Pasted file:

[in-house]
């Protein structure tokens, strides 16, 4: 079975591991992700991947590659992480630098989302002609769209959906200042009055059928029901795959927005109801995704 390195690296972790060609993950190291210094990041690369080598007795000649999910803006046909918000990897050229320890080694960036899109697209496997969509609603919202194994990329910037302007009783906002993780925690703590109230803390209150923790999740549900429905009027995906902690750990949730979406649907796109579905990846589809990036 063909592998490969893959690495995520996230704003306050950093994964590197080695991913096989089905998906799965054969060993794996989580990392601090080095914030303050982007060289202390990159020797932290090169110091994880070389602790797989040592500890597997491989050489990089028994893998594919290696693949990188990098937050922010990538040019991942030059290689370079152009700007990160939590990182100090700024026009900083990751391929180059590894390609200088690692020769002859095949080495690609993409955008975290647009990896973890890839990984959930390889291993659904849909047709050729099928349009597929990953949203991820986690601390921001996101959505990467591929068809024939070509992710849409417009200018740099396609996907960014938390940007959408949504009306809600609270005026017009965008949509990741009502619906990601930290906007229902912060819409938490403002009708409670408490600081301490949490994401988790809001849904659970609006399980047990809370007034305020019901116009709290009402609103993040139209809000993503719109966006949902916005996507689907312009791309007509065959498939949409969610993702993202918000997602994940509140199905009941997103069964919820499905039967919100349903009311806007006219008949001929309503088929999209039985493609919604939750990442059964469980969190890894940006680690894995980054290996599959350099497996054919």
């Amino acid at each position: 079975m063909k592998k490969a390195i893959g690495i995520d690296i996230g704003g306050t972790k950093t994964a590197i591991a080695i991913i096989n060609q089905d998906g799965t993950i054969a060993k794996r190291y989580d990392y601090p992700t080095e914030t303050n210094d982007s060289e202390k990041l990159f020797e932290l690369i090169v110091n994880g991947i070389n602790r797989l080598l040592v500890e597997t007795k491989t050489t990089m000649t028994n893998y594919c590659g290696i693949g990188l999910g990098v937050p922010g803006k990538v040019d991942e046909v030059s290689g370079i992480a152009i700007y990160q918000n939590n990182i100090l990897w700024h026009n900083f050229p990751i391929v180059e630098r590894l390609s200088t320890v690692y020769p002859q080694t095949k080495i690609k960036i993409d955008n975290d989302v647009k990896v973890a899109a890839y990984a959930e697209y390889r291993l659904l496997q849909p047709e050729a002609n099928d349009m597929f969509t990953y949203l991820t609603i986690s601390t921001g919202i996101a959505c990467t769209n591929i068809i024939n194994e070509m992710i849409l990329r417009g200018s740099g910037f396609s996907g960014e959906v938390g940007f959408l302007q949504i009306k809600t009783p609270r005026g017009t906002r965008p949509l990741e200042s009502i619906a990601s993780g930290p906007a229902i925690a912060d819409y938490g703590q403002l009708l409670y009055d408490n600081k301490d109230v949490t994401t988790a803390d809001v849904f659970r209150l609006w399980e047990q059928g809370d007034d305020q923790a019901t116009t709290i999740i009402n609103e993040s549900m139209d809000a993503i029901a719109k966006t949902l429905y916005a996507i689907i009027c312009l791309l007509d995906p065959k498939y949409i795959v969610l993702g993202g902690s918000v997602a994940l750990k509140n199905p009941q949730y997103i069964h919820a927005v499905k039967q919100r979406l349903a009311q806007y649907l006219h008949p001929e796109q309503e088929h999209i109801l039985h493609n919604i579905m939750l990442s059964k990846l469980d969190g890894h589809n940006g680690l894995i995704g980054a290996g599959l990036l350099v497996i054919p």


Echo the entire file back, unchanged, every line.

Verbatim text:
[in-house]
């Protein structure tokens, strides 16, 4: 079975591991992700991947590659992480630098989302002609769209959906200042009055059928029901795959927005109801995704 390195690296972790060609993950190291210094990041690369080598007795000649999910803006046909918000990897050229320890080694960036899109697209496997969509609603919202194994990329910037302007009783906002993780925690703590109230803390209150923790999740549900429905009027995906902690750990949730979406649907796109579905990846589809990036 063909592998490969893959690495995520996230704003306050950093994964590197080695991913096989089905998906799965054969060993794996989580990392601090080095914030303050982007060289202390990159020797932290090169110091994880070389602790797989040592500890597997491989050489990089028994893998594919290696693949990188990098937050922010990538040019991942030059290689370079152009700007990160939590990182100090700024026009900083990751391929180059590894390609200088690692020769002859095949080495690609993409955008975290647009990896973890890839990984959930390889291993659904849909047709050729099928349009597929990953949203991820986690601390921001996101959505990467591929068809024939070509992710849409417009200018740099396609996907960014938390940007959408949504009306809600609270005026017009965008949509990741009502619906990601930290906007229902912060819409938490403002009708409670408490600081301490949490994401988790809001849904659970609006399980047990809370007034305020019901116009709290009402609103993040139209809000993503719109966006949902916005996507689907312009791309007509065959498939949409969610993702993202918000997602994940509140199905009941997103069964919820499905039967919100349903009311806007006219008949001929309503088929999209039985493609919604939750990442059964469980969190890894940006680690894995980054290996599959350099497996054919």
């Amino acid at each position: 079975m063909k592998k490969a390195i893959g690495i995520d690296i996230g704003g306050t972790k950093t994964a590197i591991a080695i991913i096989n060609q089905d998906g799965t993950i054969a060993k794996r190291y989580d990392y601090p992700t080095e914030t303050n210094d982007s060289e202390k990041l990159f020797e932290l690369i090169v110091n994880g991947i070389n602790r797989l080598l040592v500890e597997t007795k491989t050489t990089m000649t028994n893998y594919c590659g290696i693949g990188l999910g990098v937050p922010g803006k990538v040019d991942e046909v030059s290689g370079i992480a152009i700007y990160q918000n939590n990182i100090l990897w700024h026009n900083f050229p990751i391929v180059e630098r590894l390609s200088t320890v690692y020769p002859q080694t095949k080495i690609k960036i993409d955008n975290d989302v647009k990896v973890a899109a890839y990984a959930e697209y390889r291993l659904l496997q849909p047709e050729a002609n099928d349009m597929f969509t990953y949203l991820t609603i986690s601390t921001g919202i996101a959505c990467t769209n591929i068809i024939n194994e070509m992710i849409l990329r417009g200018s740099g910037f396609s996907g960014e959906v938390g940007f959408l302007q949504i009306k809600t009783p609270r005026g017009t906002r965008p949509l990741e200042s009502i619906a990601s993780g930290p906007a229902i925690a912060d819409y938490g703590q403002l009708l409670y009055d408490n600081k301490d109230v949490t994401t988790a803390d809001v849904f659970r209150l609006w399980e047990q059928g809370d007034d305020q923790a019901t116009t709290i999740i009402n609103e993040s549900m139209d809000a993503i029901a719109k966006t949902l429905y916005a996507i689907i009027c312009l791309l007509d995906p065959k498939y949409i795959v969610l993702g993202g902690s918000v997602a994940l750990k509140n199905p009941q949730y997103i069964h919820a927005v499905k039967q919100r979406l349903a009311q806007y649907l006219h008949p001929e796109q309503e088929h999209i109801l039985h493609n919604i579905m939750l990442s059964k990846l469980d969190g890894h589809n940006g680690l894995i995704g980054a290996g599959l990036l350099v497996i054919p």